Am I Legally Liable For Property Taxes After Bankruptcy
When property taxes aren't paid, your local government authorities attach tax liens. Depending on the type of bankruptcy you file, many of your debts can be erased. But, bankruptcy erases only property taxes meeting certain age requirements and it does not erase property tax liens.
Erasing Property TaxesIn most cases, property taxes that are at minimum a year old can be erased in a Chapter 7 (liquidation) bankruptcy. Property taxes that are not yet a year old when the Chapter 7 is filed cannot be included in the bankruptcy. A Chapter 13 (reorganization) bankruptcy allows you to pay off your debts over three to five years so you cannot erase property taxes in a Chapter 13 bankruptcy.
Liens From Property TaxesBankruptcy cannot erase property tax liens against real property, such as your home. So if you erase some property taxes through bankruptcy, your bankruptcy will not eliminate any property tax liens that exist. If you have a property tax lien against your home, you will likely have trouble selling your home unless you pay off the lien.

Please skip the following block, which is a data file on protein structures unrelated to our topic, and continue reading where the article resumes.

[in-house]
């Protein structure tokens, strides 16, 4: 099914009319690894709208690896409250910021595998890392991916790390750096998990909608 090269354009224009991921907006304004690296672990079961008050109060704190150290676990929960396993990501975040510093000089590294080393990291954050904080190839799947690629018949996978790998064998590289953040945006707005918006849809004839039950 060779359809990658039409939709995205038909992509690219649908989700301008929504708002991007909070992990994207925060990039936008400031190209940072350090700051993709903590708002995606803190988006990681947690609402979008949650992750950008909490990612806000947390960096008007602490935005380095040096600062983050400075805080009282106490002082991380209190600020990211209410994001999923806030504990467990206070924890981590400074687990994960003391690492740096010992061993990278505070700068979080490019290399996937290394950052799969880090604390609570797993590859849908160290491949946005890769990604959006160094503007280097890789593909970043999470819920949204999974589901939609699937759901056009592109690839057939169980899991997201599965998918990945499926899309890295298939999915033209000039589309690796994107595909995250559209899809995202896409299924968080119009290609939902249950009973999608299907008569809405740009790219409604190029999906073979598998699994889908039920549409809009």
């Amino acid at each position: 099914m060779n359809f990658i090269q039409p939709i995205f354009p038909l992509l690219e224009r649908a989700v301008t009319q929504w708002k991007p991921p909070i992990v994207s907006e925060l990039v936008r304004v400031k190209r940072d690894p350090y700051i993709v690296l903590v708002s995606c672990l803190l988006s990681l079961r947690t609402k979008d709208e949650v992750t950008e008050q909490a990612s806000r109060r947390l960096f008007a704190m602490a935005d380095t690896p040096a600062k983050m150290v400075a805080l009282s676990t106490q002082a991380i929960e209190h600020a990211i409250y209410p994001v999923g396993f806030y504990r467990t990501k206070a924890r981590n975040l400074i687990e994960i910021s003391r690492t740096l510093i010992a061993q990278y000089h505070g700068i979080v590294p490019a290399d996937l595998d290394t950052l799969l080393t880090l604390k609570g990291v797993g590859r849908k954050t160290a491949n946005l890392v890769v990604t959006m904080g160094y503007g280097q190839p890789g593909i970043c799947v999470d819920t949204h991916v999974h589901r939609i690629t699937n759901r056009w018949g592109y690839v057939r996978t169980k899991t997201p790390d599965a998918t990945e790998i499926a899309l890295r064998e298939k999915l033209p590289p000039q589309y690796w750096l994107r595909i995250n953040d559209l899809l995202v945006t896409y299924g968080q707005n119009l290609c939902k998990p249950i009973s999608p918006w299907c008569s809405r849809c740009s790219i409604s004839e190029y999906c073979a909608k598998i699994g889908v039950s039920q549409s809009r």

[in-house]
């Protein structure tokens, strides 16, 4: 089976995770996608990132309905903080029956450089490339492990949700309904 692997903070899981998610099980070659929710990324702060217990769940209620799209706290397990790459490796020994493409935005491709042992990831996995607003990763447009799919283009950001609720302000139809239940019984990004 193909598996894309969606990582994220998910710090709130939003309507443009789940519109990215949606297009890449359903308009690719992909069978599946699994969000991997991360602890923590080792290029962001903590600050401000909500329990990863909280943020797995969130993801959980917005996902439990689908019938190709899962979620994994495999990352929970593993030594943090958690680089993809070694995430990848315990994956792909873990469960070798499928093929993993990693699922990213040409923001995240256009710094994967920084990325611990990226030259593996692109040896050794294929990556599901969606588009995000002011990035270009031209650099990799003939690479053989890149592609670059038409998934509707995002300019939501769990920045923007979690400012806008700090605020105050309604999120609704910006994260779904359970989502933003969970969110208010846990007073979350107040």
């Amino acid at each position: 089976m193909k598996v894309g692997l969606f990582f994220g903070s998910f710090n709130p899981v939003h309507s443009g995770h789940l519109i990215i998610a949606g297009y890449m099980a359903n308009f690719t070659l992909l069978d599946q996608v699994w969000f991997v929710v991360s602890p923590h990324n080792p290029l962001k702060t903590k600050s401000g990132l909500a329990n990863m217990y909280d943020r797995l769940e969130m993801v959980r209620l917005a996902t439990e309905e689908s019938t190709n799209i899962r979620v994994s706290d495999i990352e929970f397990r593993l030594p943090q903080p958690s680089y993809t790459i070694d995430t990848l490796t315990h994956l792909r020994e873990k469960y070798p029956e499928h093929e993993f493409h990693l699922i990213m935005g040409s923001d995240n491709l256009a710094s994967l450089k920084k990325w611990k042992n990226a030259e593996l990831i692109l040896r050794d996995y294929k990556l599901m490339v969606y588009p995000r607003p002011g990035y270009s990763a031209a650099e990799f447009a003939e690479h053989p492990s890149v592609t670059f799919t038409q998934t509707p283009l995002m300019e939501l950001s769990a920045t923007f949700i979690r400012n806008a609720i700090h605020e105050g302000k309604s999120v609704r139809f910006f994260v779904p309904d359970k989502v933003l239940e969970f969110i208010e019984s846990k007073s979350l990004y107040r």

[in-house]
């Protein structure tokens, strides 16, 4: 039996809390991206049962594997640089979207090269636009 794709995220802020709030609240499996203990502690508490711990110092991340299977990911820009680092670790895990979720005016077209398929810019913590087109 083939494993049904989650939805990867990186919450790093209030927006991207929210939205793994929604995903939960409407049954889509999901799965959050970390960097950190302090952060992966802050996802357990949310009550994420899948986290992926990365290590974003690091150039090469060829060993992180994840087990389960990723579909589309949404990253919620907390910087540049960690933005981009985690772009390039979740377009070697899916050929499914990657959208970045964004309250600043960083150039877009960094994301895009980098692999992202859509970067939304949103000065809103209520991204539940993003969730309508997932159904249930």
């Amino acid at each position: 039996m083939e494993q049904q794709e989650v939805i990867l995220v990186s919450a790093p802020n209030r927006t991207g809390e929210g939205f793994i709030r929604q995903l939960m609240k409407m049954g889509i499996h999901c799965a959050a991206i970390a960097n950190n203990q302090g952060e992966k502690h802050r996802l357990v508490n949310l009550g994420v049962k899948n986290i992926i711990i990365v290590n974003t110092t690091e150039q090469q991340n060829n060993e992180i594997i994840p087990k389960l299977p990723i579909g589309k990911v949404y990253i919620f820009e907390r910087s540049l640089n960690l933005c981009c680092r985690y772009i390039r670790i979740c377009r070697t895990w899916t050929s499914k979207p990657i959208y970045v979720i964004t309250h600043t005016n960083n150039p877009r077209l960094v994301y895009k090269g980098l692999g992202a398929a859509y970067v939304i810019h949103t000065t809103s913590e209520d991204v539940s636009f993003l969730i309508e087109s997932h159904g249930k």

Cloud on the TitleProperty tax liens have priority over mortgage liens and create a cloud on the property's title. In fact, a property tax lien that exists on a home after bankruptcy can block the home from being sold until that lien is paid. In most cases, any liens against a home are paid from the proceeds when the home is sold.
Make Sure You Get A LawyerTaxes in bankruptcy are a complex issue and you should always consult an experienced bankruptcy lawyer. While you may be able to erase your property tax liability, you cannot erase a property tax lien against real estate unless you pay off the lien. And in Chapter 13 (reorganization) bankruptcy, you must pay all of the property taxes over a three- to five-year period of your repayment plan.